In what can certainly be classified under the “sad state of affairs” category, some recent news out of Tennessee, where a mom has actually threatened with arrest if she continues to let her 5th-grade daughter bike to school, a mere mile away from her home. The mom has been told it’s illegal for her daughter to ride alone to school.
With the school year kicking off this week, how to get kids to school is on the minds of parents, school administrators, and law enforcement officials alike. Kids face many obstacles in their efforts to walk and bike to school; lack of sidewalks or protected bike lanes and ignorant drivers are at the top of the list.
How did we get to the point where children literally are not allowed to ride their bikes to school? Many of us remember a time when walking and bicycling to school was a part of everyday life. In 1969, about half of all students walked or bicycled to school. Today, however, fewer than 15 percent of all school trips are made by walking or bicycling, one-quarter are made on a school bus, and over half of all children arrive at school in private automobiles. We’re not doing our kids any favors by encouraging this sedentary lifestyle — nor are we doing any favors to our communities or our environment. This decline in walking and bicycling has had an adverse effect on traffic congestion and air quality around schools, as well as pedestrian and bicycle safety. In addition, a growing body of evidence has shown that children who lead sedentary lifestyles are at risk for a variety of health problems such as obesity, diabetes, and cardiovascular disease. Safety issues are a big concern for parents, who consistently cite traffic danger as a reason why their children are unable to bicycle or walk to school.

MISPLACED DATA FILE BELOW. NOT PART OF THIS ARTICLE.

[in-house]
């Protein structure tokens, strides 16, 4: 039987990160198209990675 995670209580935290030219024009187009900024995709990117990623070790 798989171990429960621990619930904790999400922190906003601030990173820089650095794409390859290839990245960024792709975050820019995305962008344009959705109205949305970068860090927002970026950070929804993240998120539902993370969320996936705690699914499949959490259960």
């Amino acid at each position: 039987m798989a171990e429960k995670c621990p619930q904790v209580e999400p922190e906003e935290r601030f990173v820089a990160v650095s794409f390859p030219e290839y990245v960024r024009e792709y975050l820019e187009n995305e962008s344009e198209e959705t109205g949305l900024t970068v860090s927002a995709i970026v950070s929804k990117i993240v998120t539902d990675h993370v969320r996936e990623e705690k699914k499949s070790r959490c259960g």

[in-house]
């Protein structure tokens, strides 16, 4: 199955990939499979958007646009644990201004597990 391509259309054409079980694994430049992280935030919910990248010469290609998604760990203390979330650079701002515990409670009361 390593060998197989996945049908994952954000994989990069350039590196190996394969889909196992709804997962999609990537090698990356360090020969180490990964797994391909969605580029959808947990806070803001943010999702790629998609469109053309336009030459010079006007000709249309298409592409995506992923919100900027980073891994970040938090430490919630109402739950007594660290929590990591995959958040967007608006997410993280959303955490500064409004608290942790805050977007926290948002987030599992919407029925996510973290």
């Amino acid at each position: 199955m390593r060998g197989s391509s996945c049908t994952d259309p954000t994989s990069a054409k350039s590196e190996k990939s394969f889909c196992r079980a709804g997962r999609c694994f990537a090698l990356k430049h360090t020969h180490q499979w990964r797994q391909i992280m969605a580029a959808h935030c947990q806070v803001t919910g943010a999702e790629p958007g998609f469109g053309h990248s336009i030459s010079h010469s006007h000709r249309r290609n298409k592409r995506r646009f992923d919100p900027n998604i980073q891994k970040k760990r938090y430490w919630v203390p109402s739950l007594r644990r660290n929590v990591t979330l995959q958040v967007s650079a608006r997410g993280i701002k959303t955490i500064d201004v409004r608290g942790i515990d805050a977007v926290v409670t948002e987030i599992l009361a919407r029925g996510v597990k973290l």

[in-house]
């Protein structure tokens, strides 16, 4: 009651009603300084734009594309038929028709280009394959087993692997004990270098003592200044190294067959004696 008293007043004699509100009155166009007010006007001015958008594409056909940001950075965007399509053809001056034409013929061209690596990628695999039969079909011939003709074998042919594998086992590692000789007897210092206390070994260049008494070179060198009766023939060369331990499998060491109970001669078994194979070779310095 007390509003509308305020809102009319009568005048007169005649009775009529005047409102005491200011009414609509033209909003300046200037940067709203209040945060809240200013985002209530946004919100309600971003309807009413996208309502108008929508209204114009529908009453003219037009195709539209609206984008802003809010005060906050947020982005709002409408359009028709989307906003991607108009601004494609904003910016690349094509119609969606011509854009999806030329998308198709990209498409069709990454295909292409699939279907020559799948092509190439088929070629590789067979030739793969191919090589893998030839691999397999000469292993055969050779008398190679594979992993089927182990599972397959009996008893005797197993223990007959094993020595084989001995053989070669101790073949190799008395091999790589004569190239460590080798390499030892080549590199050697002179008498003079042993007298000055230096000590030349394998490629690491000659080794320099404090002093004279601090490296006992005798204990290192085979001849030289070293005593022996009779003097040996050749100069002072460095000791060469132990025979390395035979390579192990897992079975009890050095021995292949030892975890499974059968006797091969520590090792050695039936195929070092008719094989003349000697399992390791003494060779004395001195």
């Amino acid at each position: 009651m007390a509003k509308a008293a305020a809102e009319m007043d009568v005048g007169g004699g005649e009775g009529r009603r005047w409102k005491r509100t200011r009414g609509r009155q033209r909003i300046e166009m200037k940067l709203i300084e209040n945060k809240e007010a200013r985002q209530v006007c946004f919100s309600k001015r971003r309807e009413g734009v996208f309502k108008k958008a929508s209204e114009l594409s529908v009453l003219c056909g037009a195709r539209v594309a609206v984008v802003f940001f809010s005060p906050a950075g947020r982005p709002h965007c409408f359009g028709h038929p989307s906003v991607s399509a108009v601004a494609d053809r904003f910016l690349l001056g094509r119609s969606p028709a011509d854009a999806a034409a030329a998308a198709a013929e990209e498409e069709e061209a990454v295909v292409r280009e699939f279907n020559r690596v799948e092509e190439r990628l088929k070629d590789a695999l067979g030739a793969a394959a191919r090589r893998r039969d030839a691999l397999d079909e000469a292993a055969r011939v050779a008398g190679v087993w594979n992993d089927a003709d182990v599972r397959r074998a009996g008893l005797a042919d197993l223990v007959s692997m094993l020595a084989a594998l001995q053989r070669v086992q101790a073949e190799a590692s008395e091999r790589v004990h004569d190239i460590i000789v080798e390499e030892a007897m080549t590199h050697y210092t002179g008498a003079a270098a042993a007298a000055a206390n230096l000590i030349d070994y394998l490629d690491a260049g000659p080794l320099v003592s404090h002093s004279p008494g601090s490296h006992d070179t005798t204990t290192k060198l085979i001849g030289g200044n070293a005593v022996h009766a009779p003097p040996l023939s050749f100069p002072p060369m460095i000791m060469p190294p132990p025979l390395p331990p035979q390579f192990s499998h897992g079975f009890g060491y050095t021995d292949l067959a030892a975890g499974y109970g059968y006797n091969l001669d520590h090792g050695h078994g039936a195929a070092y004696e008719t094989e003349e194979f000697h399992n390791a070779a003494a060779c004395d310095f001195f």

The Safe Routes to School (SRTS) program is designed to address these issues head on. At its heart, the SRTS Program empowers communities to make walking and bicycling to school a safe and routine activity once again. The Program makes funding available for a wide variety of programs and projects, from building safer street crossings to establishing programs that encourage children and their parents to walk and bicycle safely to school.
The goal of New Jersey’s Safe Routes to School Program is to assist New Jersey communities in developing and implementing projects and programs that encourage walking and bicycling to school while enhancing the safety of these trips. These programs can bring a wide range of benefits to students and the community. These include an easy way for children to get the regular physical activity they need for good health and even to ease traffic jams and reduce pollution around schools. A major goal of the program is to increase bicycle, pedestrian and traffic safety. Successful Safe Routes to School programs in the United States usually includes one or more of these approaches: engineering, enforcement, education, encouragement.
The Greater Mercer TMA is the local SRTS coordinator for Mercer and Ocean counties in New Jersey. If you’re interested in learning more about SRTS in your community, please contact GMTMA’s SRTS Coordinator Rebecca Hersh at firstname.lastname@example.org.